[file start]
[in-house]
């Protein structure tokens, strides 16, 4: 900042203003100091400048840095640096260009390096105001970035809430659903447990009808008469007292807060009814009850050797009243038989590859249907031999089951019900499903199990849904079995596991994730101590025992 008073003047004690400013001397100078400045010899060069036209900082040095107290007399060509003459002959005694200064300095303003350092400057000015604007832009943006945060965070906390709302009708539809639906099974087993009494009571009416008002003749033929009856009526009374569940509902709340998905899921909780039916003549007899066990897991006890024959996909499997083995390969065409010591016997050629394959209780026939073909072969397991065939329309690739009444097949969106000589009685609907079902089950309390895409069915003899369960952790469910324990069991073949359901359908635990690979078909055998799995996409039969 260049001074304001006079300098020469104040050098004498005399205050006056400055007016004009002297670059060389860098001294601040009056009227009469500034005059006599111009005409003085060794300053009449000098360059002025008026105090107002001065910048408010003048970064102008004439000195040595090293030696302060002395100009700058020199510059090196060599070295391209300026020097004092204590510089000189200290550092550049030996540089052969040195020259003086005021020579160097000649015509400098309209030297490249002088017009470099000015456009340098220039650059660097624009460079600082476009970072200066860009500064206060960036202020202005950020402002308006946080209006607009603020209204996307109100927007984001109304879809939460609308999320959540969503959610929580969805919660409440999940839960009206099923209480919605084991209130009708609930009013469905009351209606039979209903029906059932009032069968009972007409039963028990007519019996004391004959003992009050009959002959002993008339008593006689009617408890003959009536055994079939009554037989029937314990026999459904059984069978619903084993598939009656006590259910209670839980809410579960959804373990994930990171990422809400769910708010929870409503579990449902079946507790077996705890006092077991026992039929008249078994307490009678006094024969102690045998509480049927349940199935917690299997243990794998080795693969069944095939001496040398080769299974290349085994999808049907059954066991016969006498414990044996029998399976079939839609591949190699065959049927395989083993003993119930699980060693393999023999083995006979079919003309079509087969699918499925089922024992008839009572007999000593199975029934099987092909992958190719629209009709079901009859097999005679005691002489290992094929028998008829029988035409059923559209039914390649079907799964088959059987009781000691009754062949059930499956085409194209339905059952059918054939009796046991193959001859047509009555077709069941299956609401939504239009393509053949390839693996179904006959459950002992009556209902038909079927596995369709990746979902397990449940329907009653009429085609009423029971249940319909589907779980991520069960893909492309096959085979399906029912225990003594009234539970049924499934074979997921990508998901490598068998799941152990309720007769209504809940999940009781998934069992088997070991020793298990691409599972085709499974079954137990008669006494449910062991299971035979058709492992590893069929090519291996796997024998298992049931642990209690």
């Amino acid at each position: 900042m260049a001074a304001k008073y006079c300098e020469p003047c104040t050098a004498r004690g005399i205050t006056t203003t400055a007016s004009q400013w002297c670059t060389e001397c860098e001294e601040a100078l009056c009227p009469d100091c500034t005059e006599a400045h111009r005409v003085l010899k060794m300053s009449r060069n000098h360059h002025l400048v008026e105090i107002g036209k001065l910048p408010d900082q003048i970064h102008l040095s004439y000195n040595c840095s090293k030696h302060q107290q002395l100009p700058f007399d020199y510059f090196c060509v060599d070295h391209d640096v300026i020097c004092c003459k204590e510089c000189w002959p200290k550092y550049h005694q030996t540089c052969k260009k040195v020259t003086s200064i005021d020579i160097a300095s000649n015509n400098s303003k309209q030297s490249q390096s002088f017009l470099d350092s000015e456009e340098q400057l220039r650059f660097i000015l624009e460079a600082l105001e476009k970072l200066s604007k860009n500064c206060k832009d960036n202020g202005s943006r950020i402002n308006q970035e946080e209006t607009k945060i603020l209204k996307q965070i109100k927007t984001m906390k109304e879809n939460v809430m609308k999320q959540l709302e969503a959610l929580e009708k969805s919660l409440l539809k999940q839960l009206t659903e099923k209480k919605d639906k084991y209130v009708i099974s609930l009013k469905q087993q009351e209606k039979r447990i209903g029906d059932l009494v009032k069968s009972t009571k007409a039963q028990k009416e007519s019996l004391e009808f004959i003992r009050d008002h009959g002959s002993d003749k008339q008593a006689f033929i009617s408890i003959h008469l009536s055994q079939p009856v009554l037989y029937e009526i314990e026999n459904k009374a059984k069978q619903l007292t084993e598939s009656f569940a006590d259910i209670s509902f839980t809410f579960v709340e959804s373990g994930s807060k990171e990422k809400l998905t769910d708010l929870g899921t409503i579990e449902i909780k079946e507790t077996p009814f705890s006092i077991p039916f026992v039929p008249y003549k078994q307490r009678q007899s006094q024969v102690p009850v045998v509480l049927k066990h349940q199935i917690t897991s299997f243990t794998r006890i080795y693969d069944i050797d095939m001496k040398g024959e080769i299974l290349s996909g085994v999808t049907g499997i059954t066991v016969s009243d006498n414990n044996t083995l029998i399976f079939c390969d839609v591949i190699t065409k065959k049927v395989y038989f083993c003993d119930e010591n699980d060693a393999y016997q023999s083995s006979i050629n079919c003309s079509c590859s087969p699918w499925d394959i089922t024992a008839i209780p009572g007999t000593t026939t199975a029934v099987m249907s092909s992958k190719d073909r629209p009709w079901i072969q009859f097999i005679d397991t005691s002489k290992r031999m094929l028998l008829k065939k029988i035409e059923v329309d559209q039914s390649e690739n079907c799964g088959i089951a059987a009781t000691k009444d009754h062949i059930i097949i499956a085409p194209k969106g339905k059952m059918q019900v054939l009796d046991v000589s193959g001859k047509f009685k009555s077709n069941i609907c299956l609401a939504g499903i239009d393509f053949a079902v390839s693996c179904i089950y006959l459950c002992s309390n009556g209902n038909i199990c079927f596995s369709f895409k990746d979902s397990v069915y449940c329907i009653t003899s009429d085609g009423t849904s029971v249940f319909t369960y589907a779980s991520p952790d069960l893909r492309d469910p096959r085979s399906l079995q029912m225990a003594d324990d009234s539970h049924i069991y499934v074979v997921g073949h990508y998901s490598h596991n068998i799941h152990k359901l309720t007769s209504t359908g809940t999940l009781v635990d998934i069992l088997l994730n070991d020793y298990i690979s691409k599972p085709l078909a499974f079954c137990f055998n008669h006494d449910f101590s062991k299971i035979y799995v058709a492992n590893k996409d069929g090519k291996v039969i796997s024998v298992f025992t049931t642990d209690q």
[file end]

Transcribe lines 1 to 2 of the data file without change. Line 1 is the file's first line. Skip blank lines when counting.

[in-house]
């Protein structure tokens, strides 16, 4: 900042203003100091400048840095640096260009390096105001970035809430659903447990009808008469007292807060009814009850050797009243038989590859249907031999089951019900499903199990849904079995596991994730101590025992 008073003047004690400013001397100078400045010899060069036209900082040095107290007399060509003459002959005694200064300095303003350092400057000015604007832009943006945060965070906390709302009708539809639906099974087993009494009571009416008002003749033929009856009526009374569940509902709340998905899921909780039916003549007899066990897991006890024959996909499997083995390969065409010591016997050629394959209780026939073909072969397991065939329309690739009444097949969106000589009685609907079902089950309390895409069915003899369960952790469910324990069991073949359901359908635990690979078909055998799995996409039969 260049001074304001006079300098020469104040050098004498005399205050006056400055007016004009002297670059060389860098001294601040009056009227009469500034005059006599111009005409003085060794300053009449000098360059002025008026105090107002001065910048408010003048970064102008004439000195040595090293030696302060002395100009700058020199510059090196060599070295391209300026020097004092204590510089000189200290550092550049030996540089052969040195020259003086005021020579160097000649015509400098309209030297490249002088017009470099000015456009340098220039650059660097624009460079600082476009970072200066860009500064206060960036202020202005950020402002308006946080209006607009603020209204996307109100927007984001109304879809939460609308999320959540969503959610929580969805919660409440999940839960009206099923209480919605084991209130009708609930009013469905009351209606039979209903029906059932009032069968009972007409039963028990007519019996004391004959003992009050009959002959002993008339008593006689009617408890003959009536055994079939009554037989029937314990026999459904059984069978619903084993598939009656006590259910209670839980809410579960959804373990994930990171990422809400769910708010929870409503579990449902079946507790077996705890006092077991026992039929008249078994307490009678006094024969102690045998509480049927349940199935917690299997243990794998080795693969069944095939001496040398080769299974290349085994999808049907059954066991016969006498414990044996029998399976079939839609591949190699065959049927395989083993003993119930699980060693393999023999083995006979079919003309079509087969699918499925089922024992008839009572007999000593199975029934099987092909992958190719629209009709079901009859097999005679005691002489290992094929028998008829029988035409059923559209039914390649079907799964088959059987009781000691009754062949059930499956085409194209339905059952059918054939009796046991193959001859047509009555077709069941299956609401939504239009393509053949390839693996179904006959459950002992009556209902038909079927596995369709990746979902397990449940329907009653009429085609009423029971249940319909589907779980991520069960893909492309096959085979399906029912225990003594009234539970049924499934074979997921990508998901490598068998799941152990309720007769209504809940999940009781998934069992088997070991020793298990691409599972085709499974079954137990008669006494449910062991299971035979058709492992590893069929090519291996796997024998298992049931642990209690």